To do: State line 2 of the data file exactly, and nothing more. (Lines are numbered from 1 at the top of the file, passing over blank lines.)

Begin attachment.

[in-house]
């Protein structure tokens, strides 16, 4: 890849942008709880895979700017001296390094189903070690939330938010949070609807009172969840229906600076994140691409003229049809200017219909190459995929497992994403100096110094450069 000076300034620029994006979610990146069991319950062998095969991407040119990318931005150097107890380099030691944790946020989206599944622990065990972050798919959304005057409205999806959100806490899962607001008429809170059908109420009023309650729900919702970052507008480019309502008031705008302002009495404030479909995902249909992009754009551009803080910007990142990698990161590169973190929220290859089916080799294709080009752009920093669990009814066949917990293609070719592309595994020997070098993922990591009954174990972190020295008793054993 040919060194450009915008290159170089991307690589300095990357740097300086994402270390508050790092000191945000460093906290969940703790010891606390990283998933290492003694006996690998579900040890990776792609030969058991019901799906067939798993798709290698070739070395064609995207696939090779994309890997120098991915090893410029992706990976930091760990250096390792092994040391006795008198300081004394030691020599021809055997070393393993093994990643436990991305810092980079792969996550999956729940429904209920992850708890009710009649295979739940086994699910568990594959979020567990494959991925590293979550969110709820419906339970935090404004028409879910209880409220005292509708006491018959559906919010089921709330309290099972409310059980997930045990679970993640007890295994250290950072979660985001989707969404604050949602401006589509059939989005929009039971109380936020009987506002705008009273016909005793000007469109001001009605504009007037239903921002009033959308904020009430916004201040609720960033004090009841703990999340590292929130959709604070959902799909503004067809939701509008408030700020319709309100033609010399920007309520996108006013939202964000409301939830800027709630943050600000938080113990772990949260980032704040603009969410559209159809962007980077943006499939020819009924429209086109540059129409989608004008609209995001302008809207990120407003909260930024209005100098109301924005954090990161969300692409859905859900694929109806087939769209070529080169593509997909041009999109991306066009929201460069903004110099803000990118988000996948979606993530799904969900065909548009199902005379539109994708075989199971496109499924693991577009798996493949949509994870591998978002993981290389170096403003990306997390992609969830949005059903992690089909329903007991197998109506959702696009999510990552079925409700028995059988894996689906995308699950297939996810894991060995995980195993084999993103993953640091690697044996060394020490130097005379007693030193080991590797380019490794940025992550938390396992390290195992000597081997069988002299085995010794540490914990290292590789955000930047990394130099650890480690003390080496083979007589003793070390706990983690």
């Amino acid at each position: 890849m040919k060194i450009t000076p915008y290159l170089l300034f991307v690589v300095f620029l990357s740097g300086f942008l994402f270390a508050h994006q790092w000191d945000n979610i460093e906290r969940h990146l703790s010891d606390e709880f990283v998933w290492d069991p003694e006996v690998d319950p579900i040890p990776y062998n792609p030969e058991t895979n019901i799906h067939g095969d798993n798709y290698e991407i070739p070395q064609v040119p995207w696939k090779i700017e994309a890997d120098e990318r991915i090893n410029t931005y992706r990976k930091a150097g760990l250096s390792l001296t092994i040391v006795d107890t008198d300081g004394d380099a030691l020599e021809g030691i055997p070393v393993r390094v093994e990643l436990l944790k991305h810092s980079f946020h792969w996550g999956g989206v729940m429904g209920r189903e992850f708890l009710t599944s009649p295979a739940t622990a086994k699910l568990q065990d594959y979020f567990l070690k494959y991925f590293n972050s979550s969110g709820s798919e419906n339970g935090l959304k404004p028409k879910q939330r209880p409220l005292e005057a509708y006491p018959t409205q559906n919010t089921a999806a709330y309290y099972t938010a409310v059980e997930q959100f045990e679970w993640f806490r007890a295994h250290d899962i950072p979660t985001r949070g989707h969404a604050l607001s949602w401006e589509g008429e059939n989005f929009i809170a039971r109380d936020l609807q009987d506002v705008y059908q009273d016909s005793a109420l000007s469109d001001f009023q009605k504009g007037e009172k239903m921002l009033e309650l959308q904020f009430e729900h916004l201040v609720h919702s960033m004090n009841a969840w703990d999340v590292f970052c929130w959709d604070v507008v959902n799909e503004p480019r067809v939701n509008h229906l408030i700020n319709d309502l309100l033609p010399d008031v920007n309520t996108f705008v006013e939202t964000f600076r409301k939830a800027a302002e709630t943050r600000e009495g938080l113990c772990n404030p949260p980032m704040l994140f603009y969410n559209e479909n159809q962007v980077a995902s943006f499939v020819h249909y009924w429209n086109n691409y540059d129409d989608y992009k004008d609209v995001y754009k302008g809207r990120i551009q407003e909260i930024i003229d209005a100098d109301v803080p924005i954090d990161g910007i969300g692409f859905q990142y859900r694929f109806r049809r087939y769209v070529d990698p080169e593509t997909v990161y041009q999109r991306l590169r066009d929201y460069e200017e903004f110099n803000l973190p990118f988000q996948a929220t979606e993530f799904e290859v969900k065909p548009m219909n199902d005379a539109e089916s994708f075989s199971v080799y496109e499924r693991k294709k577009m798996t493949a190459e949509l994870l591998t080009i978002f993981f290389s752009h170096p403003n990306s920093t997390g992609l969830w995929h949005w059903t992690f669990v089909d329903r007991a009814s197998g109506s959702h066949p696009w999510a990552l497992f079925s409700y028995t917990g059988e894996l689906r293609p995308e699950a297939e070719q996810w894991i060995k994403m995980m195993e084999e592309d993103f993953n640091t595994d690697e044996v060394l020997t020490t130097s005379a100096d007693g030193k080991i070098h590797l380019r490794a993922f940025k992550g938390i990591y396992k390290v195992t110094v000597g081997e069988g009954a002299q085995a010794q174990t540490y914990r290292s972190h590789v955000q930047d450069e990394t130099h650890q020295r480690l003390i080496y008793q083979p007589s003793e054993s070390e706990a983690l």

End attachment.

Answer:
């Protein structure tokens, strides 16, 4: 890849942008709880895979700017001296390094189903070690939330938010949070609807009172969840229906600076994140691409003229049809200017219909190459995929497992994403100096110094450069 000076300034620029994006979610990146069991319950062998095969991407040119990318931005150097107890380099030691944790946020989206599944622990065990972050798919959304005057409205999806959100806490899962607001008429809170059908109420009023309650729900919702970052507008480019309502008031705008302002009495404030479909995902249909992009754009551009803080910007990142990698990161590169973190929220290859089916080799294709080009752009920093669990009814066949917990293609070719592309595994020997070098993922990591009954174990972190020295008793054993 040919060194450009915008290159170089991307690589300095990357740097300086994402270390508050790092000191945000460093906290969940703790010891606390990283998933290492003694006996690998579900040890990776792609030969058991019901799906067939798993798709290698070739070395064609995207696939090779994309890997120098991915090893410029992706990976930091760990250096390792092994040391006795008198300081004394030691020599021809055997070393393993093994990643436990991305810092980079792969996550999956729940429904209920992850708890009710009649295979739940086994699910568990594959979020567990494959991925590293979550969110709820419906339970935090404004028409879910209880409220005292509708006491018959559906919010089921709330309290099972409310059980997930045990679970993640007890295994250290950072979660985001989707969404604050949602401006589509059939989005929009039971109380936020009987506002705008009273016909005793000007469109001001009605504009007037239903921002009033959308904020009430916004201040609720960033004090009841703990999340590292929130959709604070959902799909503004067809939701509008408030700020319709309100033609010399920007309520996108006013939202964000409301939830800027709630943050600000938080113990772990949260980032704040603009969410559209159809962007980077943006499939020819009924429209086109540059129409989608004008609209995001302008809207990120407003909260930024209005100098109301924005954090990161969300692409859905859900694929109806087939769209070529080169593509997909041009999109991306066009929201460069903004110099803000990118988000996948979606993530799904969900065909548009199902005379539109994708075989199971496109499924693991577009798996493949949509994870591998978002993981290389170096403003990306997390992609969830949005059903992690089909329903007991197998109506959702696009999510990552079925409700028995059988894996689906995308699950297939996810894991060995995980195993084999993103993953640091690697044996060394020490130097005379007693030193080991590797380019490794940025992550938390396992390290195992000597081997069988002299085995010794540490914990290292590789955000930047990394130099650890480690003390080496083979007589003793070390706990983690």